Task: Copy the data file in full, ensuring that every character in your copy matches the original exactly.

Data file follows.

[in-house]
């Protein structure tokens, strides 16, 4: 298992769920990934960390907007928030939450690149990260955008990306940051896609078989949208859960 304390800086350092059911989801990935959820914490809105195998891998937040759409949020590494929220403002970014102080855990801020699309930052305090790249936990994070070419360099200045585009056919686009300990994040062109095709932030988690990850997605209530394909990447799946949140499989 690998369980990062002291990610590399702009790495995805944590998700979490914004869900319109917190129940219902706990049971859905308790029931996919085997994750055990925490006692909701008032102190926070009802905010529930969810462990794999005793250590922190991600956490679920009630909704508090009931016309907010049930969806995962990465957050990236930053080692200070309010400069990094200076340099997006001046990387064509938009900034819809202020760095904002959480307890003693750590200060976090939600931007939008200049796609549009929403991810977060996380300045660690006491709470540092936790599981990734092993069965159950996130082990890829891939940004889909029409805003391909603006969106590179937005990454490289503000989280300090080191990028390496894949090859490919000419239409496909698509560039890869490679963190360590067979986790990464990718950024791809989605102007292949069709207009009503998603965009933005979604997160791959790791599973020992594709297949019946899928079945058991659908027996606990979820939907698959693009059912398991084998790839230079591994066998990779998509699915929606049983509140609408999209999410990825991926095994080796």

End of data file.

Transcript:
[in-house]
């Protein structure tokens, strides 16, 4: 298992769920990934960390907007928030939450690149990260955008990306940051896609078989949208859960 304390800086350092059911989801990935959820914490809105195998891998937040759409949020590494929220403002970014102080855990801020699309930052305090790249936990994070070419360099200045585009056919686009300990994040062109095709932030988690990850997605209530394909990447799946949140499989 690998369980990062002291990610590399702009790495995805944590998700979490914004869900319109917190129940219902706990049971859905308790029931996919085997994750055990925490006692909701008032102190926070009802905010529930969810462990794999005793250590922190991600956490679920009630909704508090009931016309907010049930969806995962990465957050990236930053080692200070309010400069990094200076340099997006001046990387064509938009900034819809202020760095904002959480307890003693750590200060976090939600931007939008200049796609549009929403991810977060996380300045660690006491709470540092936790599981990734092993069965159950996130082990890829891939940004889909029409805003391909603006969106590179937005990454490289503000989280300090080191990028390496894949090859490919000419239409496909698509560039890869490679963190360590067979986790990464990718950024791809989605102007292949069709207009009503998603965009933005979604997160791959790791599973020992594709297949019946899928079945058991659908027996606990979820939907698959693009059912398991084998790839230079591994066998990779998509699915929606049983509140609408999209999410990825991926095994080796």